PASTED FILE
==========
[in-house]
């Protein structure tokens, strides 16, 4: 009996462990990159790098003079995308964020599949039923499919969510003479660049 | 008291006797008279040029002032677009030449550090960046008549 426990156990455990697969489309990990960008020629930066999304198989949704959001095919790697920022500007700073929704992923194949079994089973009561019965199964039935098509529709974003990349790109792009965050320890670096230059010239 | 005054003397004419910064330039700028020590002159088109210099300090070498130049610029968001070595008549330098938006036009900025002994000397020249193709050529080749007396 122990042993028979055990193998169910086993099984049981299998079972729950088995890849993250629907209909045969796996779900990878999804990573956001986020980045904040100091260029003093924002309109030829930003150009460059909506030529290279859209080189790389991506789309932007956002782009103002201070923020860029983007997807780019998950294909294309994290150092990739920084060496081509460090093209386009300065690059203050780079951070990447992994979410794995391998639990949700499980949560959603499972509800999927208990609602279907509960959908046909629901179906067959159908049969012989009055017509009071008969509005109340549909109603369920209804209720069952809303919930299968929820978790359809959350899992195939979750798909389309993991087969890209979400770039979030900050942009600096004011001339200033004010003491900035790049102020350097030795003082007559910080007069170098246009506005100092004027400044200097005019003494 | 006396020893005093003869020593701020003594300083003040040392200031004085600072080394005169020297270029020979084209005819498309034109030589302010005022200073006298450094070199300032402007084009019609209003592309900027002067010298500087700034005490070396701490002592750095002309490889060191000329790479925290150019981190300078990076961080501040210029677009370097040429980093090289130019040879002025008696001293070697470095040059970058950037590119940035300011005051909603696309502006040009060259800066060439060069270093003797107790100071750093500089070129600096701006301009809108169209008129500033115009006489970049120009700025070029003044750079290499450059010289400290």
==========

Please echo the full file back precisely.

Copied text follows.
[in-house]
């Protein structure tokens, strides 16, 4: 009996462990990159790098003079995308964020599949039923499919969510003479660049 | 008291006797008279040029002032677009030449550090960046008549 426990156990455990697969489309990990960008020629930066999304198989949704959001095919790697920022500007700073929704992923194949079994089973009561019965199964039935098509529709974003990349790109792009965050320890670096230059010239 | 005054003397004419910064330039700028020590002159088109210099300090070498130049610029968001070595008549330098938006036009900025002994000397020249193709050529080749007396 122990042993028979055990193998169910086993099984049981299998079972729950088995890849993250629907209909045969796996779900990878999804990573956001986020980045904040100091260029003093924002309109030829930003150009460059909506030529290279859209080189790389991506789309932007956002782009103002201070923020860029983007997807780019998950294909294309994290150092990739920084060496081509460090093209386009300065690059203050780079951070990447992994979410794995391998639990949700499980949560959603499972509800999927208990609602279907509960959908046909629901179906067959159908049969012989009055017509009071008969509005109340549909109603369920209804209720069952809303919930299968929820978790359809959350899992195939979750798909389309993991087969890209979400770039979030900050942009600096004011001339200033004010003491900035790049102020350097030795003082007559910080007069170098246009506005100092004027400044200097005019003494 | 006396020893005093003869020593701020003594300083003040040392200031004085600072080394005169020297270029020979084209005819498309034109030589302010005022200073006298450094070199300032402007084009019609209003592309900027002067010298500087700034005490070396701490002592750095002309490889060191000329790479925290150019981190300078990076961080501040210029677009370097040429980093090289130019040879002025008696001293070697470095040059970058950037590119940035300011005051909603696309502006040009060259800066060439060069270093003797107790100071750093500089070129600096701006301009809108169209008129500033115009006489970049120009700025070029003044750079290499450059010289400290």